Lochs will win their first league championship in five years tonight (Monday, August 31) IF they can win their final league match against Ness.
The Maroons are a point behind leaders Point but the Rudhachs have crucially played all their remaining fixtures which means Lochs’ own championship destiny is in their own hands.
A win will see them toast their eighth title in the 20th anniversary year of their first ever Lewis and Harris league title win - back in 1995 (pictured above).
However a win for Ness will see Point crowned champs on a night in which they will not even be in action and will, according to manager Angus Mackay be going through a training session some 20-miles away.
A draw at the Creagan Dubh will see NEITHER Lochs or Point take the title with a recent rule change removing the deciding factors of goal difference and head-to-head records.
Should Lochs and Ness share the spoils on Monday then a one-off play-off match to determine the champs will be contested between our two sides who conclude the campaign on level points.
All these factors combine to create what will be an electrically charged atmosphere in Leurbost this evening, where the match has a scheduled 6.30pm kick-off time, where Lochs know if they win the next 90-minutes they will return to the peak of the Lewis footballing mountain.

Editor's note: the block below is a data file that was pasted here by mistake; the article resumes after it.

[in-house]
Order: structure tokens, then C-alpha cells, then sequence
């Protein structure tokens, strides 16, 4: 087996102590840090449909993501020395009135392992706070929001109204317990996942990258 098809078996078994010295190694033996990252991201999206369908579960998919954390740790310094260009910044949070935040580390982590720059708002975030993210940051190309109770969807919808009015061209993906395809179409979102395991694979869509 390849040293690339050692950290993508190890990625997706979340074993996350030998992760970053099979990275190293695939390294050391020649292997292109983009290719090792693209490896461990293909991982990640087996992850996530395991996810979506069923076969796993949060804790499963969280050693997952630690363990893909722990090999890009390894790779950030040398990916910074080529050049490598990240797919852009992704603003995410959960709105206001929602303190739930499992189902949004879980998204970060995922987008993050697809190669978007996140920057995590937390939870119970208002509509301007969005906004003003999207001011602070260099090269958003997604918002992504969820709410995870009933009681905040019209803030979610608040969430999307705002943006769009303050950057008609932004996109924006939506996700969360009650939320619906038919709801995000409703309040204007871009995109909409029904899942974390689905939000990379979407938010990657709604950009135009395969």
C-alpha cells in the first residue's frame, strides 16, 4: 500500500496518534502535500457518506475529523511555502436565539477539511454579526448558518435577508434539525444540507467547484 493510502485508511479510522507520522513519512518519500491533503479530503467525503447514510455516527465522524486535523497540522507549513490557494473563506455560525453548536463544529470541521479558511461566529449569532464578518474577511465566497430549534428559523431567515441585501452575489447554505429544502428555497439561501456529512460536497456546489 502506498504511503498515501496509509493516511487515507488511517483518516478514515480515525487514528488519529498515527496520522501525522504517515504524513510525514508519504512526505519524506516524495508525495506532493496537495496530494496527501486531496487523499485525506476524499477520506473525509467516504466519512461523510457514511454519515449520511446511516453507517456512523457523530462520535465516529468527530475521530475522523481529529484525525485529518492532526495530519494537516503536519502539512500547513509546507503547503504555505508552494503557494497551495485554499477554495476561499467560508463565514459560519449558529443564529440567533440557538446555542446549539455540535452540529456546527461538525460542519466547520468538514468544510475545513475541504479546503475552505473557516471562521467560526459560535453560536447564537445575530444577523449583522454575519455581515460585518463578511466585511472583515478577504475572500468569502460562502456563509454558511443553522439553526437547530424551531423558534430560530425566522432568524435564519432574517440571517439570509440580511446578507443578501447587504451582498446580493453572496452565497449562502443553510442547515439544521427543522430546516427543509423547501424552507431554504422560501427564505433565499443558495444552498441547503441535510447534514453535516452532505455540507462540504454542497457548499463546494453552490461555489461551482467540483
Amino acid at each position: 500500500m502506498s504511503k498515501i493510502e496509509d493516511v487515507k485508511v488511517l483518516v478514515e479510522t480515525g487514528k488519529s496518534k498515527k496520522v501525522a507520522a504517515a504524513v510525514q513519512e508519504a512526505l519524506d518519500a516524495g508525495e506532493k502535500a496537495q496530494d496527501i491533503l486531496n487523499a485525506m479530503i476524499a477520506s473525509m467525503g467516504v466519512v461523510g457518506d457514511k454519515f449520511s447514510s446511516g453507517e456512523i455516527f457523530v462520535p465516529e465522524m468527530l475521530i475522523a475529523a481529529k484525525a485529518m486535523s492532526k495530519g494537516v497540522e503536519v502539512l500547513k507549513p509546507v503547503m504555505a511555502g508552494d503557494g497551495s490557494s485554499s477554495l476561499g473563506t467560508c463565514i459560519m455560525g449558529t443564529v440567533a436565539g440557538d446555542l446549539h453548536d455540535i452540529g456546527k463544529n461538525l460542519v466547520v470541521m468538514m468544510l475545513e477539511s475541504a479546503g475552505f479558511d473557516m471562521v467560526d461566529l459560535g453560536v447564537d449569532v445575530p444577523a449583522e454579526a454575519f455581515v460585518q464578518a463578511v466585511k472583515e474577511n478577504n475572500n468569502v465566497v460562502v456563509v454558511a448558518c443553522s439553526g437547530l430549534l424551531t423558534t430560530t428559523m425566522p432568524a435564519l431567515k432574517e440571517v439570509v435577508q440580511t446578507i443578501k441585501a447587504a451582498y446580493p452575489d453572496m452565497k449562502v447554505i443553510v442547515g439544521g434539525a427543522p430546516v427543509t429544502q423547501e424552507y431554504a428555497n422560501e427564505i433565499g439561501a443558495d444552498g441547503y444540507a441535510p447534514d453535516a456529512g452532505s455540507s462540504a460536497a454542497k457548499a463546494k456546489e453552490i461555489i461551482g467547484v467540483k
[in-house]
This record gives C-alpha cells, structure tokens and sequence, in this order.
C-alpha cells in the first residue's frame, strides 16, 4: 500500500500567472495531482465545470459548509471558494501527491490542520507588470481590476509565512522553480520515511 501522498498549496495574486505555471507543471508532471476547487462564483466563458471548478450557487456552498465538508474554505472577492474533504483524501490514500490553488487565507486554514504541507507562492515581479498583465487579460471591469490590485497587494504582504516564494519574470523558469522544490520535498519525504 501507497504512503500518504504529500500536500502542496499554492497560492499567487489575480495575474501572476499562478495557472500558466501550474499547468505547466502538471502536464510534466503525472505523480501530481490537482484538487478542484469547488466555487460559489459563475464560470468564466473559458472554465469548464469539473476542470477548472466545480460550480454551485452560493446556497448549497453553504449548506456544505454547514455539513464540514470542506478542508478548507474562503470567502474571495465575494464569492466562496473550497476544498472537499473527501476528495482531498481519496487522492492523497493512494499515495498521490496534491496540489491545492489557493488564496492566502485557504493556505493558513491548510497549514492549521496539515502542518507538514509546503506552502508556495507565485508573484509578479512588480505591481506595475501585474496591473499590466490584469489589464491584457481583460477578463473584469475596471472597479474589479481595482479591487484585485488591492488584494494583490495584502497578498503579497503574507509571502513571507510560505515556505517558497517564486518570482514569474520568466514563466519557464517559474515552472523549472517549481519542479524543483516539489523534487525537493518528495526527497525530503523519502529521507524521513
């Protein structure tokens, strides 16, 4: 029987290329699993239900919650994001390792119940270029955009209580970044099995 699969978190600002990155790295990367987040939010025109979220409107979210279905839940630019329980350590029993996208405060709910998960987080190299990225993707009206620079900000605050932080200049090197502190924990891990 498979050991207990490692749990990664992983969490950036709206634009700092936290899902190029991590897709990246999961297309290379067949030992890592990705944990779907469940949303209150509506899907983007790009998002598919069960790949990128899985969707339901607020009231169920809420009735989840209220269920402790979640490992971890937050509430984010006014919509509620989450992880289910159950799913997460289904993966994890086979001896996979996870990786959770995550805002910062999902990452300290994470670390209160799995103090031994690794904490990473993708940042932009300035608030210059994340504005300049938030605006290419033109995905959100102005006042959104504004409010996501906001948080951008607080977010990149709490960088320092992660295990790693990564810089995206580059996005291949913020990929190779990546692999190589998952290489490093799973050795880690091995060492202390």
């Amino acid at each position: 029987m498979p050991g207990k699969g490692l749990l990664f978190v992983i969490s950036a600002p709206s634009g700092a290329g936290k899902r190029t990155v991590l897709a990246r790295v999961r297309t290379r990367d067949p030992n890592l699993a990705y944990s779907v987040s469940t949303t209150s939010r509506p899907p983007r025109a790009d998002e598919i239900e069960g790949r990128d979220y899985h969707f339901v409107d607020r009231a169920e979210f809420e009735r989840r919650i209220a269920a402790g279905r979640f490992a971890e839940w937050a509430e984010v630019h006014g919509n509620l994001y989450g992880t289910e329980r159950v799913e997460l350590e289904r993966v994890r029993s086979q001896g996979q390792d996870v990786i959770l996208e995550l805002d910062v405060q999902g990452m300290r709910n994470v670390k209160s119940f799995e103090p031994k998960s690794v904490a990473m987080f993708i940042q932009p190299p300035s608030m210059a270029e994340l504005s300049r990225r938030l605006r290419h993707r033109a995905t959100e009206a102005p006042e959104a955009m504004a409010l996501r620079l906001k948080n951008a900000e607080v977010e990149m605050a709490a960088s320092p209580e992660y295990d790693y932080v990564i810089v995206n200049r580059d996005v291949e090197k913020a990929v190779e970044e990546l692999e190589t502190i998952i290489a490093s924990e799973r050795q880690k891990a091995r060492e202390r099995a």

Speaking after his side’s 8-1 win over Back in their penultimate fixture, player manager David Macmillan said: “We all know here what we have to do. All we can do is see how things go on the night.
“We know Ness won’t be easy abut we’ll do our best.”
Lochs cranked into top-gear, in the second-half particualry, in their 8-1 cruise over Back.
Jim O’Donnell continued his deadly form with his head by powering home a hat-trick of goals from his forehead while Macmillan scored two crackers.
One from a 20-yard free kick and the other cutting in from the right flank before bending the ball into the opposite corner.
Also on target were Rob Jones, with a familar headed finish, Craig Maclean, moments after joining the action from the bench, and skipper Peter Mackenzie from close range.
Kenny Macsween had given Back a first-half lead in an opening period in which they stood up well against their hosts.
Lochs looked laboured early on until O’Donnell’s first two headers hauled them in front and Macmillan’s set-piece stunner eased them well in control.